'Dear Mr. President'

Hargrove, Inc. employee Mack McCormack removes protective plastic film from a 36-foot tall float in Lanham, Md. on Tuesday, Jan. 11, 2005, during preparations for the upcoming inaugural parade. (AP Photo/Kevin Wolf) AP

An Open Letter To President George W. Bush:

Dear Mr. President:

Like millions of Americans, I was moved by your appeal to open my heart and wallet at this time and think about the victims of the tsunami in Southeast Asia. Now I'm appealing to you to hold a more modest inauguration celebration so that money can be used for a more appropriate cause.

Currently, the celebration is estimated at a cost of between $40 and $50 million. It's scheduled to go on for four days, and will include nine official balls, countless "unofficial parties," and a parade. I know the dollar isn't worth what it once was, and the price of those little hot dogs keeps going up, but a four-day, $50-million party? Considering what's going on in the world, these plans make Marie Antoinette's "Let them eat cake" attitude seem like the height of sensitivity.

Many of your supporters — some of whom even raised money for you — are complaining that they can't afford to come to the celebration. It could easily cost a couple $10,000 to go to the festivities, and some are going to spend $250,000 on the "underwriter package" — which does include a nice lunch. The Republican Party might no longer just be the party of the rich, but with six-figure lunches, this inauguration is definitely a party just for the rich.

I know you're not responsible for planning this overkill. From everything we've been told, you're no longer a party guy, you go to bed early, and you like things simple. No, those who want this elaborate celebration are some of your big big-money supporters. "Only" $1.25 million plus whatever it costs for the unprecedented amount of security will come from ordinary taxpayers. Wealthy individuals and corporations will contribute the bulk of the money. Contributors of $250,000 each to the inauguration celebration include Chevron Texaco, Exxon Mobil, and Occidental Petroleum. But these fat cats will listen to you. If you tell them this is not the appropriate time for something like this, they'll dial back the celebration.

And that's all I'm asking. I'm not suggesting that you cancel it. Celebrate. Have a party. Have a big party. Get all dressed up and dance at the elegant ball. Have some ribs at the Texas Black Tie and Boots Ball. But don't have a four-day "coronation" that says to the world, "champagne and caviar are more important to us than human lives." Cut back on the party and ask those guys to give their big money to something that's really important — just as you asked all Americans.

There is precedent for presidents calling for less elaborate ceremonies. Woodrow Wilson felt the ball was too expensive and unnecessary, and cancelled it. Warren Harding did away with the ball and the parade, hoping to set an example of thrift and simplicity. The inaugurations of Calvin Coolidge, Herbert Hoover, and Franklin D. Roosevelt featured charity balls.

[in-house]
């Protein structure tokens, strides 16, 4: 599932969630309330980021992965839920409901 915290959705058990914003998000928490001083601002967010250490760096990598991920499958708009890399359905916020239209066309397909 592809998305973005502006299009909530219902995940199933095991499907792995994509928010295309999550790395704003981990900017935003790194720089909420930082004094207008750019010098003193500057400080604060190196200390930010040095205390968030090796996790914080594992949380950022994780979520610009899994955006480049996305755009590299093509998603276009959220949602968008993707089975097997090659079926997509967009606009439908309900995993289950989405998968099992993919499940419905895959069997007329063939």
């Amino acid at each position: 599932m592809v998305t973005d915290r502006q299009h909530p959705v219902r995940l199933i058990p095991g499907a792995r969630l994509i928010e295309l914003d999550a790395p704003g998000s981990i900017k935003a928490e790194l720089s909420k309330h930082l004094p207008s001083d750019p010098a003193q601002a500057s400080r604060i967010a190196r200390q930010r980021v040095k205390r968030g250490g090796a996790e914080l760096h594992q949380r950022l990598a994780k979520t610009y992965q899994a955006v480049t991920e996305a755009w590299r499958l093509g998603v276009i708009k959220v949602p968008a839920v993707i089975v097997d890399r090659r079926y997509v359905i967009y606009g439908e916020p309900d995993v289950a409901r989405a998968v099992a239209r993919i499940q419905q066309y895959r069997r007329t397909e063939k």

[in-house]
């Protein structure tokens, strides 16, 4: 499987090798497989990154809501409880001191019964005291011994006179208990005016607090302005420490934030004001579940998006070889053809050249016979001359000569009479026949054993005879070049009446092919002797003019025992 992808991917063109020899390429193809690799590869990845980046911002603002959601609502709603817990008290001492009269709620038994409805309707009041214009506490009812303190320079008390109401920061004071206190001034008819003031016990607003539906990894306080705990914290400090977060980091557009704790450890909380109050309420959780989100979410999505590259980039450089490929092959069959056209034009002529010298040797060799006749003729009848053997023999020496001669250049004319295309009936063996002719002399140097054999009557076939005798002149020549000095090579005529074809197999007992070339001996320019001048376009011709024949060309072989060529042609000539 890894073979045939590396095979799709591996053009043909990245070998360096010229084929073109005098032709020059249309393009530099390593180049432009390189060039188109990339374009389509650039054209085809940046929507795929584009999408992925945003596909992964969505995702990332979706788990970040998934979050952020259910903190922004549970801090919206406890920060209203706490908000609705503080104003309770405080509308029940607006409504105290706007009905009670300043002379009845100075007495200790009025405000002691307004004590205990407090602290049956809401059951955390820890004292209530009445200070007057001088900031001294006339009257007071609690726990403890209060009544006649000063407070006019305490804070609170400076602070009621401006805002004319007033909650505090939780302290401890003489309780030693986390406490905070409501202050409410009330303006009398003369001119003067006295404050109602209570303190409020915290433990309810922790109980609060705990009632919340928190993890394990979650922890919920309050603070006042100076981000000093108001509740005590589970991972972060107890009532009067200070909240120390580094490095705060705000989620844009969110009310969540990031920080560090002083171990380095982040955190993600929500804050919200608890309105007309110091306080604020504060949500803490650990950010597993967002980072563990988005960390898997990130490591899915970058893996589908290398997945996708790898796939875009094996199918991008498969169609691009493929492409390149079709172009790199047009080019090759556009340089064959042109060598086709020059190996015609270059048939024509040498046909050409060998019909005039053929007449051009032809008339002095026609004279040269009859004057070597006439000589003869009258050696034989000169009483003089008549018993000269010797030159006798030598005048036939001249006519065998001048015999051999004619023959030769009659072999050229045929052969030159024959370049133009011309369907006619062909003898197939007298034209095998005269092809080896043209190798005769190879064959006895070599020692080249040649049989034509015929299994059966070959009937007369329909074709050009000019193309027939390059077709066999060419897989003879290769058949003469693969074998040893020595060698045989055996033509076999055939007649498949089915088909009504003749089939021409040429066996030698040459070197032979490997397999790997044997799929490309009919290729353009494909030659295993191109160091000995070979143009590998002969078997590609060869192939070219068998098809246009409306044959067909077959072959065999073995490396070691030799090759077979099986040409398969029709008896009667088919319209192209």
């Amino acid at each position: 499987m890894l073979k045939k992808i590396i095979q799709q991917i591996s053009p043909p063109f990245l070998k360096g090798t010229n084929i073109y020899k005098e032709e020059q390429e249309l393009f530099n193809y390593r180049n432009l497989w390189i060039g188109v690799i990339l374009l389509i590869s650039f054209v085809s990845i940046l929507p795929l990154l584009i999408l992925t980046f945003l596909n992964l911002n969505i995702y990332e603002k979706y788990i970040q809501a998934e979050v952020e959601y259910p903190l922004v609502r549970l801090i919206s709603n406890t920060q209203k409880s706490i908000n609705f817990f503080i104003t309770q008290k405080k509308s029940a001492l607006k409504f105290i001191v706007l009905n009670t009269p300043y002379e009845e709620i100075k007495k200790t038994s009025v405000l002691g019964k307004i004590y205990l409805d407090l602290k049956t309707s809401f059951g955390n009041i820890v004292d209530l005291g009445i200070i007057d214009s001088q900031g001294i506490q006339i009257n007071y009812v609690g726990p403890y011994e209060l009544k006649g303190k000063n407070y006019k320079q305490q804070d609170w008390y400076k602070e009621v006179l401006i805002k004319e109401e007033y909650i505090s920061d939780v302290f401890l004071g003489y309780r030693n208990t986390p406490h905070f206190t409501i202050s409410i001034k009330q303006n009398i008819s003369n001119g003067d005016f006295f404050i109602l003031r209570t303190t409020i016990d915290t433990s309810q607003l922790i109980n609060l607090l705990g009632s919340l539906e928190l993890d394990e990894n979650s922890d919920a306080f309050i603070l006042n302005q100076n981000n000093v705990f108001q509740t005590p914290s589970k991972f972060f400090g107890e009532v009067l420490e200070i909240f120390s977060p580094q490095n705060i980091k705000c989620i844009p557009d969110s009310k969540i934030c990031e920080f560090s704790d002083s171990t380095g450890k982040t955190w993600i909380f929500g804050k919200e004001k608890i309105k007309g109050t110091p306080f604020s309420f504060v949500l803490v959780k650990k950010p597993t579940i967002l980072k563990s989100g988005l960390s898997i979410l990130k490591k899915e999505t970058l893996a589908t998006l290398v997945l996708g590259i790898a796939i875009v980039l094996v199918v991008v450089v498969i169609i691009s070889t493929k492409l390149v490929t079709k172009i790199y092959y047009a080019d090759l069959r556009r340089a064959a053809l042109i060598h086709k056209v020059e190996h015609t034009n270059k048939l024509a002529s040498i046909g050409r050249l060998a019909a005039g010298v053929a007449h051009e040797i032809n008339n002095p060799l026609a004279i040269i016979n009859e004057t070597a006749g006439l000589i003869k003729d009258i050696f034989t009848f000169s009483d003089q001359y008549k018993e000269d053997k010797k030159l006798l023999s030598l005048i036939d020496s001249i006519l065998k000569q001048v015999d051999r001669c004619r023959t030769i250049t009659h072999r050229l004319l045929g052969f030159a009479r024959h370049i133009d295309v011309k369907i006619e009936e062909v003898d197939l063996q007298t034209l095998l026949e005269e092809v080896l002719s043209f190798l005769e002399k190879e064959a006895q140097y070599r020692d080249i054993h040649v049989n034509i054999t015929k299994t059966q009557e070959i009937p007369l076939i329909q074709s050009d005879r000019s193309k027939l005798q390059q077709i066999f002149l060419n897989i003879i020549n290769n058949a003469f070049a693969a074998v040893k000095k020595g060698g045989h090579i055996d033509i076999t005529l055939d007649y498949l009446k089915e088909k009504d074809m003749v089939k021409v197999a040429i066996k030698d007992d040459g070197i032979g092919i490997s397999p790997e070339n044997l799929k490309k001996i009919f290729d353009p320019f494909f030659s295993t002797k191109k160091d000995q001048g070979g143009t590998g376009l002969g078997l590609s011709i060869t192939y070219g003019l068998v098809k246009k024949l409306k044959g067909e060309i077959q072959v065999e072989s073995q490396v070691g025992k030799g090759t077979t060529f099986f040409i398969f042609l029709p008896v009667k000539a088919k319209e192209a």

Charity balls instead of self-indulgent balls seem like a pretty good idea at this time. Think of what could be done with that $50 million if you convinced those sponsors to spend their money on more meaningful things than paté and limos. How many parentless victims of the tsunami could be saved with that money? How much body armor could be provided for our soldiers with that money? How many soldiers' families who are having a tough time financially could be helped?

Some readers might prefer to give their opinions about all this to you instead of to me. I'm suggesting they either email you at president@whitehouse.gov or call you at 202-456-1111. I'm assuming that now that your daughters are getting a little older, they'll actually give you the message if they happen to answer the phone.

Mr. President, we've all been to great parties and then forgotten about them a few days later. No matter which bands play, no matter what fancy chefs cook, no matter what wines are opened, everybody will forget about these inaugural parties pretty soon. But if you convince these people to give their money to a worthy cause instead of just throwing a gala dedicated to excess, no one will ever forget this inauguration. Wouldn't that be a more appropriate way to celebrate America?

Yours truly,

Lloyd Garver



Lloyd Garver has written for many television shows, ranging from "Sesame Street" to "Family Ties" to "Frasier." He has also read many books, some of them in hardcover.

By Lloyd Garver
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